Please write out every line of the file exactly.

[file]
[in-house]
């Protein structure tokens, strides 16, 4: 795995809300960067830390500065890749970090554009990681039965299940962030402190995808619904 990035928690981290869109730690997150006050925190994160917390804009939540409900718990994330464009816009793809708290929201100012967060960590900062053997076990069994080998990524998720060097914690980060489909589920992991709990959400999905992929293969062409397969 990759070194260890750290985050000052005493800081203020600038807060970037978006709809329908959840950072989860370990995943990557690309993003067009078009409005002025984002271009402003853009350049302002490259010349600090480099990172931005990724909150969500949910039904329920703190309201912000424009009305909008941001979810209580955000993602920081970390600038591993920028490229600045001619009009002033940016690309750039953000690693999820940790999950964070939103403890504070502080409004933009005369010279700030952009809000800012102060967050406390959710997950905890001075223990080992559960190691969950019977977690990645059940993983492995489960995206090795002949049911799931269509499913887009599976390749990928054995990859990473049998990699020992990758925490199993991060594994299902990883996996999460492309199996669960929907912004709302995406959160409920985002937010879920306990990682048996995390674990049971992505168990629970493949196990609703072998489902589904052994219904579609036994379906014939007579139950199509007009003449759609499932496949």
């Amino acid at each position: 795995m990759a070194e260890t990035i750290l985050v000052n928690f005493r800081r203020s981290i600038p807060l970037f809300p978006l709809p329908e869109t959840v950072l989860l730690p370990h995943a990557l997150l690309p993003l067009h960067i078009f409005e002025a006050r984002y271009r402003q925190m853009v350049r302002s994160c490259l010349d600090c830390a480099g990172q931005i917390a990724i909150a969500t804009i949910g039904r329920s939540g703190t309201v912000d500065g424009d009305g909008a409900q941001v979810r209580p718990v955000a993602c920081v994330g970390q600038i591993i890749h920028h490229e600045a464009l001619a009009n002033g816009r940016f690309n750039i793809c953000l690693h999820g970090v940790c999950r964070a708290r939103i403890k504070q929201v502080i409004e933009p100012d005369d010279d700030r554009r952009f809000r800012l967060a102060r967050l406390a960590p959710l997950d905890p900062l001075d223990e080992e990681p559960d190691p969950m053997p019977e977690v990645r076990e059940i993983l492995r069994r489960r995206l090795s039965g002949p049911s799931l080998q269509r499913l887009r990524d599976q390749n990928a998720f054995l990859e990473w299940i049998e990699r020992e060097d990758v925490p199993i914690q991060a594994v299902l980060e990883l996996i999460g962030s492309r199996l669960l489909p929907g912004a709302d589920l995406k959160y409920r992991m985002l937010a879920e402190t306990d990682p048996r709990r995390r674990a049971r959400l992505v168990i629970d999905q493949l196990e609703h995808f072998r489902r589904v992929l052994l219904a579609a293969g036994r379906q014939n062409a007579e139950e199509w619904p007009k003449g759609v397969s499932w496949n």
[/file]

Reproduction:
[in-house]
């Protein structure tokens, strides 16, 4: 795995809300960067830390500065890749970090554009990681039965299940962030402190995808619904 990035928690981290869109730690997150006050925190994160917390804009939540409900718990994330464009816009793809708290929201100012967060960590900062053997076990069994080998990524998720060097914690980060489909589920992991709990959400999905992929293969062409397969 990759070194260890750290985050000052005493800081203020600038807060970037978006709809329908959840950072989860370990995943990557690309993003067009078009409005002025984002271009402003853009350049302002490259010349600090480099990172931005990724909150969500949910039904329920703190309201912000424009009305909008941001979810209580955000993602920081970390600038591993920028490229600045001619009009002033940016690309750039953000690693999820940790999950964070939103403890504070502080409004933009005369010279700030952009809000800012102060967050406390959710997950905890001075223990080992559960190691969950019977977690990645059940993983492995489960995206090795002949049911799931269509499913887009599976390749990928054995990859990473049998990699020992990758925490199993991060594994299902990883996996999460492309199996669960929907912004709302995406959160409920985002937010879920306990990682048996995390674990049971992505168990629970493949196990609703072998489902589904052994219904579609036994379906014939007579139950199509007009003449759609499932496949």
């Amino acid at each position: 795995m990759a070194e260890t990035i750290l985050v000052n928690f005493r800081r203020s981290i600038p807060l970037f809300p978006l709809p329908e869109t959840v950072l989860l730690p370990h995943a990557l997150l690309p993003l067009h960067i078009f409005e002025a006050r984002y271009r402003q925190m853009v350049r302002s994160c490259l010349d600090c830390a480099g990172q931005i917390a990724i909150a969500t804009i949910g039904r329920s939540g703190t309201v912000d500065g424009d009305g909008a409900q941001v979810r209580p718990v955000a993602c920081v994330g970390q600038i591993i890749h920028h490229e600045a464009l001619a009009n002033g816009r940016f690309n750039i793809c953000l690693h999820g970090v940790c999950r964070a708290r939103i403890k504070q929201v502080i409004e933009p100012d005369d010279d700030r554009r952009f809000r800012l967060a102060r967050l406390a960590p959710l997950d905890p900062l001075d223990e080992e990681p559960d190691p969950m053997p019977e977690v990645r076990e059940i993983l492995r069994r489960r995206l090795s039965g002949p049911s799931l080998q269509r499913l887009r990524d599976q390749n990928a998720f054995l990859e990473w299940i049998e990699r020992e060097d990758v925490p199993i914690q991060a594994v299902l980060e990883l996996i999460g962030s492309r199996l669960l489909p929907g912004a709302d589920l995406k959160y409920r992991m985002l937010a879920e402190t306990d990682p048996r709990r995390r674990a049971r959400l992505v168990i629970d999905q493949l196990e609703h995808f072998r489902r589904v992929l052994l219904a579609a293969g036994r379906q014939n062409a007579e139950e199509w619904p007009k003449g759609v397969s499932w496949n």